Special Prosecutor, Deputy AG clash at court

Special Prosecutor (SP), Mr Martin Alamisi Burns Kaizer Amidu, yesterday flared up at the Supreme Court (SC), saying Mr Godfred Yeboah Dame, a Deputy Attorney-General (AG), was disrespectful to him.

“If you don’t respect, don’t come to me for cooperation. You are younger than my son, and a junior at the Bar,” the SP said.

The confrontation between Mr Amidu and office of the Attorney-General concerns the €47m judgement debt dubiously paid Waterville Holdings for the construction of stadia in 2006.

 Mr Amidu sued the Attorney-General for not doing enough to retrieve the money paid to Waterville after the SC had ordered the state to retrieve the money six years ago.

The SP, who was a former AG under the previous National Democratic Congress administration, fumed that Mr Dame insinuated he Amidu was a liar.

A few weeks ago, Mr Amidu told the apex court he would cooperate with the office of the Attorney General to retrieve the €47.7 million judgement debt that the government illegally paid to Waterville Holdings.

The SP also known as citizen vigilante for his tough stance on the fight against corruption, alleged that the office of the Attorney-General was not cooperating with him to retrieve the money.

The Deputy AG took exception to what he described as the SP’s attempt to suggest the AG was not working to retrieve the money.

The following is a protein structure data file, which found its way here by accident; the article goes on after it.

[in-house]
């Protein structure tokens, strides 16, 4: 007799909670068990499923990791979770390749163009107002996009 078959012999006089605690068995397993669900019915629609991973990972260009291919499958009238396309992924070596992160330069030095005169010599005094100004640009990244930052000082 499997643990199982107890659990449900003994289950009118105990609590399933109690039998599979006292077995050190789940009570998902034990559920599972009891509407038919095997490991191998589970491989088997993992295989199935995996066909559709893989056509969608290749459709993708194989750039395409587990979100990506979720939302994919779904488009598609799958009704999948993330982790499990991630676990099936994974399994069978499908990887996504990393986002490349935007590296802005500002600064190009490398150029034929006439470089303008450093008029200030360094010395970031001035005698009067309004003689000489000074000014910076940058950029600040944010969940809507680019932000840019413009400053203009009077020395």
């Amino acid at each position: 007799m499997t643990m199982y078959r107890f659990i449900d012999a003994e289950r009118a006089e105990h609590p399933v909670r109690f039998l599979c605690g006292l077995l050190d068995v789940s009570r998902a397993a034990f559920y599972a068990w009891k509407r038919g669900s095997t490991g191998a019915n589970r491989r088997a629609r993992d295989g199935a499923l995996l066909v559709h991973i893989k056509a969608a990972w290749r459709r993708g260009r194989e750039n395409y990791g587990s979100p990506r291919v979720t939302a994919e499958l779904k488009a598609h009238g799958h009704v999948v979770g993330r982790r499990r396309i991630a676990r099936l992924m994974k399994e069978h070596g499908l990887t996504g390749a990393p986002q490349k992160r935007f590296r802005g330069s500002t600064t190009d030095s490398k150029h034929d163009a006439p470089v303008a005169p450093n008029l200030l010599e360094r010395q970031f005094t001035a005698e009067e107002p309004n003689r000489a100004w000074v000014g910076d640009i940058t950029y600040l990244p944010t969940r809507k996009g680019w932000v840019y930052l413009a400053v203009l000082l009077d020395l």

Mr Dame told the court that there was no evidence that the AG had refused to cooperate with Mr Amidu to enforce the order of the SC.

He rather accused the SP of not cooperating with the Attorney-General and leaking information to the media.

That did not go down well with the SP, who accused the Deputy AG of disrespecting him and calling him a liar.

Meanwhile, the Supreme Court has dismissed Mr Amidu’s application seeking the court to compel the AG to enforce the judgement for the money to be retrieved from Waterville.

The SC dismissed Mr Amidu’s application on grounds that it was incompetent.

 On June 14, 2013, the SC ordered Waterville Holdings to refund the €47.36 million the state paid it, because the contract between the company and the state in 2006 for the construction of stadia for CAN 2008 was not approved by Parliament and was, therefore, unconstitutional and invalid.


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